The story spends very little time on Earth, except to set up the backstory of the main character Peter Quill. A human abducted from Earth following a personal tragedy, grows up with a group of alien scavengers, to become Star-Lord, a fast talking, slick rogue for hire outlaw type, resembling very close to the ethical standards of other classical anti-heroes like Han Solo. There are many throwbacks such as these to established genres and character archetypes seen before, such as the amazing soundtrack that heralds 80’s music and pump ups the volume during hyper real action sequences, while enhancing both dramatic and comedic scenes that much more effectively. Very few films have a soundtrack that, instead of blending in with the on-screen imagery, blatantly calls attention to itself and stands out as being a character itself, complete with a sub plot of its own.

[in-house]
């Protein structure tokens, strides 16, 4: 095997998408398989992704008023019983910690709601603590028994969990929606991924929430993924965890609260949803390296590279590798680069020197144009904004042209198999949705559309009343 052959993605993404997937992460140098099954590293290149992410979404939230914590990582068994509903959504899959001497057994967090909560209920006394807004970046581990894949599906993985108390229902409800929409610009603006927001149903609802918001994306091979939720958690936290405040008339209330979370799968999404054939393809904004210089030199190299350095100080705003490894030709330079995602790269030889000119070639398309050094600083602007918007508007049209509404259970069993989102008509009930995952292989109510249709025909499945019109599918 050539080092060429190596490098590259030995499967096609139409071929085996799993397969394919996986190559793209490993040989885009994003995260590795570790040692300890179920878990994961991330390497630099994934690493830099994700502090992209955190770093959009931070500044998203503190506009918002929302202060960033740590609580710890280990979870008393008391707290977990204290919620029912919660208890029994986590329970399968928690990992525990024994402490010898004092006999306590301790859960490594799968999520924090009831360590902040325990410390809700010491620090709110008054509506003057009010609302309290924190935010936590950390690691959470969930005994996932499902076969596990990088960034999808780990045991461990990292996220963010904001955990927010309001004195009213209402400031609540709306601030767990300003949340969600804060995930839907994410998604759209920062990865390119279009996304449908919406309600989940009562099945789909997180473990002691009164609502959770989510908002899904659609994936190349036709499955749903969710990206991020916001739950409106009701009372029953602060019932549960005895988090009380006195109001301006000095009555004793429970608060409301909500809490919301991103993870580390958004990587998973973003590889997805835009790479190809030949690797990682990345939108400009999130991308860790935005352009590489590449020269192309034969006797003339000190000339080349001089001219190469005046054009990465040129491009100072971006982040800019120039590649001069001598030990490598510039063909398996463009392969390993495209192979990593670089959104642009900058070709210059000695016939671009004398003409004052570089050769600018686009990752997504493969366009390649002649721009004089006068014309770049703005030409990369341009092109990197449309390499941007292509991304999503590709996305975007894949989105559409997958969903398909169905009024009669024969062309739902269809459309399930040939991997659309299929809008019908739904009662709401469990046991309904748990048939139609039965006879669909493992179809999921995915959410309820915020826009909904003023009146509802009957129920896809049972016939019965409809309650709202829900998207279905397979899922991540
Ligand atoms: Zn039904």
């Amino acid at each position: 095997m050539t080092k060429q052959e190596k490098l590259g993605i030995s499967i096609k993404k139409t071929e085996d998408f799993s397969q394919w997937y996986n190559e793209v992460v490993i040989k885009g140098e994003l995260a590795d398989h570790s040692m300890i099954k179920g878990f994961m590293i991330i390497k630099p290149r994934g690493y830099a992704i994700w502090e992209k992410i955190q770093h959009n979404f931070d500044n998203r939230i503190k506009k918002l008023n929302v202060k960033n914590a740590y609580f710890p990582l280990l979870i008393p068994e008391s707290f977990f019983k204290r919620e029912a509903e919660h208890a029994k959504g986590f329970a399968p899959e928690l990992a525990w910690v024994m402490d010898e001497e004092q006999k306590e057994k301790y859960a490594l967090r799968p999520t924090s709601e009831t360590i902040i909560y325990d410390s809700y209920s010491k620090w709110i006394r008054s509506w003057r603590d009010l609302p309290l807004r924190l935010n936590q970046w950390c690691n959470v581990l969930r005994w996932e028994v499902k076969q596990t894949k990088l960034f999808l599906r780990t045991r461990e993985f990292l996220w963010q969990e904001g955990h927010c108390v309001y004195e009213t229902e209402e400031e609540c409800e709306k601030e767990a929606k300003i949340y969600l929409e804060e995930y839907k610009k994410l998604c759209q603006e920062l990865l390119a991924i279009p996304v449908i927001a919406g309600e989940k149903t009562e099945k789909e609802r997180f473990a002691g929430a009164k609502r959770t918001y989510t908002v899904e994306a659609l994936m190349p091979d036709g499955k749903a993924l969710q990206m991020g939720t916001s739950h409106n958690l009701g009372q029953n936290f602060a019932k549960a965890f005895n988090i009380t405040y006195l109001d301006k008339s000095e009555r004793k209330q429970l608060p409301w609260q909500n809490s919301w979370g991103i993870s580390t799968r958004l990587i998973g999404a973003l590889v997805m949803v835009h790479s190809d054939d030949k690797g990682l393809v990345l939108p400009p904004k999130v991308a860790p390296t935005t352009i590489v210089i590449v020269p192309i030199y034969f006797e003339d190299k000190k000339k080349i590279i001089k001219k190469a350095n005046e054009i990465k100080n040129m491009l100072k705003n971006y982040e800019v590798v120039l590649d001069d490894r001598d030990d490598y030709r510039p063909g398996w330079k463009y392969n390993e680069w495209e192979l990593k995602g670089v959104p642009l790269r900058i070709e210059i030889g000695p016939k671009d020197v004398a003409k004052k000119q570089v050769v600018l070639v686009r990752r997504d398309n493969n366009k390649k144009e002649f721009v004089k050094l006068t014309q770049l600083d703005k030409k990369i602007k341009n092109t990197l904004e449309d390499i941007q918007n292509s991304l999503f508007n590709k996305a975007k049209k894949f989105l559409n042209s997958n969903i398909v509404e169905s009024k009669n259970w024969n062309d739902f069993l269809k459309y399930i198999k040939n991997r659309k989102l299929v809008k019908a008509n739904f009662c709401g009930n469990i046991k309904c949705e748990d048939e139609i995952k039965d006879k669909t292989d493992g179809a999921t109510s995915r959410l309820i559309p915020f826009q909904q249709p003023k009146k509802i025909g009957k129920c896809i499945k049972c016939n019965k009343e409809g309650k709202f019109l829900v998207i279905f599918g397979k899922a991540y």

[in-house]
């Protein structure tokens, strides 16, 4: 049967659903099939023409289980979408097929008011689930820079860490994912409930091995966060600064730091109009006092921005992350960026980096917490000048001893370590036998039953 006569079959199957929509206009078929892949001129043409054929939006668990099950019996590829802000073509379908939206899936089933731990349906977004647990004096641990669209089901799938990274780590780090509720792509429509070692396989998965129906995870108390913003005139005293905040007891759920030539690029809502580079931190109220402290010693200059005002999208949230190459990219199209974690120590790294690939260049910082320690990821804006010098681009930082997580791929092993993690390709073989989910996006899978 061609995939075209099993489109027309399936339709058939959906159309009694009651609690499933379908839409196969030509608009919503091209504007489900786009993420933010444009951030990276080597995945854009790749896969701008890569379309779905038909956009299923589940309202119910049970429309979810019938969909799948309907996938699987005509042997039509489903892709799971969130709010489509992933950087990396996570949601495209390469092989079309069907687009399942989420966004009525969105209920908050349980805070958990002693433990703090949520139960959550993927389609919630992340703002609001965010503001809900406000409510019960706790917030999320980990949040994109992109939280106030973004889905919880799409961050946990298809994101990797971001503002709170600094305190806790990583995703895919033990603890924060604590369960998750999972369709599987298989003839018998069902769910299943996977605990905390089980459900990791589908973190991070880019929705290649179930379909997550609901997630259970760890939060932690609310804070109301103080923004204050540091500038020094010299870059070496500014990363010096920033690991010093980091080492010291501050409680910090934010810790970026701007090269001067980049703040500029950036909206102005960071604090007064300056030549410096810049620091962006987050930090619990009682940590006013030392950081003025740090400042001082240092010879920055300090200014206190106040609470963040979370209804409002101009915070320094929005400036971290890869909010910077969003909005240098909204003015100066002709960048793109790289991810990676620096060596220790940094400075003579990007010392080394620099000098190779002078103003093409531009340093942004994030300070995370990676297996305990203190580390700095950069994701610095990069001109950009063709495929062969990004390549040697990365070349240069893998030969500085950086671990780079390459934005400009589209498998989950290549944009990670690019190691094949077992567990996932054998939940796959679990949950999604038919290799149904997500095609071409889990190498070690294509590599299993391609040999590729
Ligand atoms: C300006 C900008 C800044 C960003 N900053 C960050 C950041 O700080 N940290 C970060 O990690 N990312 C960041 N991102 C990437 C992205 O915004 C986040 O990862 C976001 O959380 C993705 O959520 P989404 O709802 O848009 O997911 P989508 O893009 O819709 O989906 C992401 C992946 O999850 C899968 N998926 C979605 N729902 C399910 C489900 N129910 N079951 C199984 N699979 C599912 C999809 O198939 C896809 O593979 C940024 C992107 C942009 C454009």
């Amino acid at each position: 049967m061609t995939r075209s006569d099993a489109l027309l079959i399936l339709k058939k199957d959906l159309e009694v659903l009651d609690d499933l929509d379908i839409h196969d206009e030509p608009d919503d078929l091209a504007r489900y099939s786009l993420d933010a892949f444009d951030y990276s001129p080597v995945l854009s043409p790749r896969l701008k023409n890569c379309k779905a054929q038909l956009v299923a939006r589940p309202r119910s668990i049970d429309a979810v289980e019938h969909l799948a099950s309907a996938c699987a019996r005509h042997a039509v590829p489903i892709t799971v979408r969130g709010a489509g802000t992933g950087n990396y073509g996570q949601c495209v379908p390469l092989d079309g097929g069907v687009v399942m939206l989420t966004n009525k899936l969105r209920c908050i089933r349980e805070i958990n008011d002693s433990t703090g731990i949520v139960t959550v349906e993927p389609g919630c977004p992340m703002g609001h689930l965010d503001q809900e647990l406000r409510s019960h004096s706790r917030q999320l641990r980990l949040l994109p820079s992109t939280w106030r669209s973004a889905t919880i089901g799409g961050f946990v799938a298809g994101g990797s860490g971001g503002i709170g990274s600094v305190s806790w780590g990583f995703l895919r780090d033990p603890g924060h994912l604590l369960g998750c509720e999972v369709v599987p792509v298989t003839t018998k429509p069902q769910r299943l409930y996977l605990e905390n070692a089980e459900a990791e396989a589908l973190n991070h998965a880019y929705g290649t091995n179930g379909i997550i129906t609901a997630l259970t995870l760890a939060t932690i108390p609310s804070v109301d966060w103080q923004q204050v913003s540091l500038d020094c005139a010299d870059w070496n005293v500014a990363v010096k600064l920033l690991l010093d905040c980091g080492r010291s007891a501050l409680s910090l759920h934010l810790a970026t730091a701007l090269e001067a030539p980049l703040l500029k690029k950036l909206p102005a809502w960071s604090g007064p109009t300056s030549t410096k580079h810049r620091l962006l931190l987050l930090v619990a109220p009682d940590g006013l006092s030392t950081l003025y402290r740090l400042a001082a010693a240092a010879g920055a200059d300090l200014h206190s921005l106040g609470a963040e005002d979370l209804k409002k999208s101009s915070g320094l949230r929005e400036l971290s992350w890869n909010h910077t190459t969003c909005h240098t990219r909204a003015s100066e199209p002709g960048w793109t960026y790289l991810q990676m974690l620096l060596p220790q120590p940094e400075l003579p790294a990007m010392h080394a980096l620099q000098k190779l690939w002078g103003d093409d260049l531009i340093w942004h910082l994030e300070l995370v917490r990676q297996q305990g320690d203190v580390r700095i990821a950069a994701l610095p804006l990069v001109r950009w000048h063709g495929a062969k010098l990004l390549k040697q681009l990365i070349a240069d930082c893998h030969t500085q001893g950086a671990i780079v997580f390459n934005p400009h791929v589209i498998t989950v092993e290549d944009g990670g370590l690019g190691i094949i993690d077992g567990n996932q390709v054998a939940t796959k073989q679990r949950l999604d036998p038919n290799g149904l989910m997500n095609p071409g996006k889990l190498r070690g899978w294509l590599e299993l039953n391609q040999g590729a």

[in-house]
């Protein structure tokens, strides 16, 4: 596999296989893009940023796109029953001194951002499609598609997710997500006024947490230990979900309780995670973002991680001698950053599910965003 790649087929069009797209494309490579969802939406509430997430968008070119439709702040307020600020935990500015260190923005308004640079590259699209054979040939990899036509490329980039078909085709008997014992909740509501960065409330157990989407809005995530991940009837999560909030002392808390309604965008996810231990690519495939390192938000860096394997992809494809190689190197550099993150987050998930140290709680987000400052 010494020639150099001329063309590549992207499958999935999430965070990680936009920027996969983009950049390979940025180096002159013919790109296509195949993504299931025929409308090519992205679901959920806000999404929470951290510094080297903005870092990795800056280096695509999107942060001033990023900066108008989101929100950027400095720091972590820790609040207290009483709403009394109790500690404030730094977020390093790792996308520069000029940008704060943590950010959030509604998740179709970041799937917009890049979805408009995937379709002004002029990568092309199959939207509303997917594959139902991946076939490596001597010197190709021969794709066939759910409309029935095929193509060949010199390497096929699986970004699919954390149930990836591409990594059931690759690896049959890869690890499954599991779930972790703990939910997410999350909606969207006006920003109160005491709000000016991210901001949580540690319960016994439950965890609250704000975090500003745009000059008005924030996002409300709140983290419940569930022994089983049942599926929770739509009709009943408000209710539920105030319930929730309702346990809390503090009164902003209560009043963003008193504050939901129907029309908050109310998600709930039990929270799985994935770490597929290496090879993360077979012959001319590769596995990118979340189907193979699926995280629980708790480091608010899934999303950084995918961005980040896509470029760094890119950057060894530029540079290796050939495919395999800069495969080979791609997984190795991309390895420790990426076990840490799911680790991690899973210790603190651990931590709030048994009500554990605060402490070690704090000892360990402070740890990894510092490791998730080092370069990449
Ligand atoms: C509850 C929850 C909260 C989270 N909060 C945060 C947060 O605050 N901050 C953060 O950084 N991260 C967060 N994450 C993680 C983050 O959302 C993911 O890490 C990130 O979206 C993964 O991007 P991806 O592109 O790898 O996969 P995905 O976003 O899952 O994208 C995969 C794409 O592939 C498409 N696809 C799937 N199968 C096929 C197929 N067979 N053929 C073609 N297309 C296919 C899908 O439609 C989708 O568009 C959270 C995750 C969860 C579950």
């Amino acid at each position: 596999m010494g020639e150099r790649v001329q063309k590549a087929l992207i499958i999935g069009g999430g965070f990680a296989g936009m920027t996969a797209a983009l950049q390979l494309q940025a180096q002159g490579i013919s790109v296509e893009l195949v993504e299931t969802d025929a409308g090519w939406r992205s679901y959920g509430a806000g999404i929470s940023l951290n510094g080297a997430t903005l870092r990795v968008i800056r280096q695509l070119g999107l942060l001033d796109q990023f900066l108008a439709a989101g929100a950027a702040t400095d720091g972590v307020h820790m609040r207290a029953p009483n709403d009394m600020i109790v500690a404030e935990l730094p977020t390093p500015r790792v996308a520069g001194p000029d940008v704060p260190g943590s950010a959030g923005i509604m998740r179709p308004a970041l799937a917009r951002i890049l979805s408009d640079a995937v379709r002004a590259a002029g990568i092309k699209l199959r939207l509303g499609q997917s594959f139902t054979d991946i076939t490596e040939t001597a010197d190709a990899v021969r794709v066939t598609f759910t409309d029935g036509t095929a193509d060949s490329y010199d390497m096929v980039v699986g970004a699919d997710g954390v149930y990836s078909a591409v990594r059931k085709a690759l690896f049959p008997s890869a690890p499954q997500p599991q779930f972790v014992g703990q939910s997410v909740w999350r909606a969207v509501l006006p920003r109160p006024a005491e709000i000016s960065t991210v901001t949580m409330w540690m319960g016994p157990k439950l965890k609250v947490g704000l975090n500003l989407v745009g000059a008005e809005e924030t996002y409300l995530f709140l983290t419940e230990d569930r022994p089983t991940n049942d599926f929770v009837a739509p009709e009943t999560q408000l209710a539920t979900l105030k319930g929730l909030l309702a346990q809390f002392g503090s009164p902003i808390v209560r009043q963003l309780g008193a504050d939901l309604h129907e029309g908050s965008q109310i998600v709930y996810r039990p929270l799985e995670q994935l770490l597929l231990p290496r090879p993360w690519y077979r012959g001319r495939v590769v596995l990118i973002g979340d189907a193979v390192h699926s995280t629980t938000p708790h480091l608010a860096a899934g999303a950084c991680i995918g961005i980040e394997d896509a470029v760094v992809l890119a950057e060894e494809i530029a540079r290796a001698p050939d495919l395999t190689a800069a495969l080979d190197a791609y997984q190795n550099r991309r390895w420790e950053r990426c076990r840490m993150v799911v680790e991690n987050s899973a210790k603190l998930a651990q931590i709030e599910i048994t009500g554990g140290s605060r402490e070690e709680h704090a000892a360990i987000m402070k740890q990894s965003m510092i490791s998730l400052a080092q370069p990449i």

Whilst on a job to find an artifact, Star-Lord becomes embroiled in a hot mess of galactic proportions with everyone trying to get back what he stol– err, retrieved. After being imprisoned in a maximum security space prison with 3 unlikely acquaintances, and making another on the way, Star-Lord allies himself with them, seeing that they all have a similar destination and their own varying motivations. Along the way, there is hilarity, bonding, limb stealing pranks and very literal miscommunications… while trying to save the Universe from being destroyed by a dedicated mad man.